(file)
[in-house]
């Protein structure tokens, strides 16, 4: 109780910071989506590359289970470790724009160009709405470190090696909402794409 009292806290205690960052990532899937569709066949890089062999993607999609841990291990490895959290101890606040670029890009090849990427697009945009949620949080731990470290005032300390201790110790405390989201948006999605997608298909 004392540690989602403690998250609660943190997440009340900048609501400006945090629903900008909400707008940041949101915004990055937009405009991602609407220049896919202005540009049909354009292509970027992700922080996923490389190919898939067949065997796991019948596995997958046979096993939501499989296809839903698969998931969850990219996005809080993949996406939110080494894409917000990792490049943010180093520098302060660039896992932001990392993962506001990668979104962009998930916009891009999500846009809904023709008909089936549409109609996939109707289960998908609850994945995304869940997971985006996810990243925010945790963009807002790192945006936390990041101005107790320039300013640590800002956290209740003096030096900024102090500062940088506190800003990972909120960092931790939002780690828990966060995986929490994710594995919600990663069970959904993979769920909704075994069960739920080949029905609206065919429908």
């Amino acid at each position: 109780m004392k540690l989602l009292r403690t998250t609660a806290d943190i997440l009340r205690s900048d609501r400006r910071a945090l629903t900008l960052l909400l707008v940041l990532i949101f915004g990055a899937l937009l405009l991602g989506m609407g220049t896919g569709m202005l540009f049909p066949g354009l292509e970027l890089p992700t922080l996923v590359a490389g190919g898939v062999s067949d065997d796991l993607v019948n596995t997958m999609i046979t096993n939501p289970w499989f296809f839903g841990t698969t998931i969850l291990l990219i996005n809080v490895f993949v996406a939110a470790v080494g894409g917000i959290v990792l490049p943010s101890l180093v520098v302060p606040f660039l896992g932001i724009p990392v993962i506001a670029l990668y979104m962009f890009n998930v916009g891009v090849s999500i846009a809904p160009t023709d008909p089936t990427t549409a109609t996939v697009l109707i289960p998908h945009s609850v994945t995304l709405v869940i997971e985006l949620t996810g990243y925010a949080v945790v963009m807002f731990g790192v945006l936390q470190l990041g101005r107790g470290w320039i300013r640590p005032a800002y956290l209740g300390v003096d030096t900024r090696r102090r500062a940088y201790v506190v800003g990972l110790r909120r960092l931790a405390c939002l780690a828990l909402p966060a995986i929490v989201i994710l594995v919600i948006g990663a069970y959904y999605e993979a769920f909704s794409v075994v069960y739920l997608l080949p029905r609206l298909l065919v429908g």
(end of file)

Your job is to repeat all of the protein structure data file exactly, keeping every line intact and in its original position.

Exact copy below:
[in-house]
């Protein structure tokens, strides 16, 4: 109780910071989506590359289970470790724009160009709405470190090696909402794409 009292806290205690960052990532899937569709066949890089062999993607999609841990291990490895959290101890606040670029890009090849990427697009945009949620949080731990470290005032300390201790110790405390989201948006999605997608298909 004392540690989602403690998250609660943190997440009340900048609501400006945090629903900008909400707008940041949101915004990055937009405009991602609407220049896919202005540009049909354009292509970027992700922080996923490389190919898939067949065997796991019948596995997958046979096993939501499989296809839903698969998931969850990219996005809080993949996406939110080494894409917000990792490049943010180093520098302060660039896992932001990392993962506001990668979104962009998930916009891009999500846009809904023709008909089936549409109609996939109707289960998908609850994945995304869940997971985006996810990243925010945790963009807002790192945006936390990041101005107790320039300013640590800002956290209740003096030096900024102090500062940088506190800003990972909120960092931790939002780690828990966060995986929490994710594995919600990663069970959904993979769920909704075994069960739920080949029905609206065919429908």
């Amino acid at each position: 109780m004392k540690l989602l009292r403690t998250t609660a806290d943190i997440l009340r205690s900048d609501r400006r910071a945090l629903t900008l960052l909400l707008v940041l990532i949101f915004g990055a899937l937009l405009l991602g989506m609407g220049t896919g569709m202005l540009f049909p066949g354009l292509e970027l890089p992700t922080l996923v590359a490389g190919g898939v062999s067949d065997d796991l993607v019948n596995t997958m999609i046979t096993n939501p289970w499989f296809f839903g841990t698969t998931i969850l291990l990219i996005n809080v490895f993949v996406a939110a470790v080494g894409g917000i959290v990792l490049p943010s101890l180093v520098v302060p606040f660039l896992g932001i724009p990392v993962i506001a670029l990668y979104m962009f890009n998930v916009g891009v090849s999500i846009a809904p160009t023709d008909p089936t990427t549409a109609t996939v697009l109707i289960p998908h945009s609850v994945t995304l709405v869940i997971e985006l949620t996810g990243y925010a949080v945790v963009m807002f731990g790192v945006l936390q470190l990041g101005r107790g470290w320039i300013r640590p005032a800002y956290l209740g300390v003096d030096t900024r090696r102090r500062a940088y201790v506190v800003g990972l110790r909120r960092l931790a405390c939002l780690a828990l909402p966060a995986i929490v989201i994710l594995v919600i948006g990663a069970y959904y999605e993979a769920f909704s794409v075994v069960y739920l997608l080949p029905r609206l298909l065919v429908g």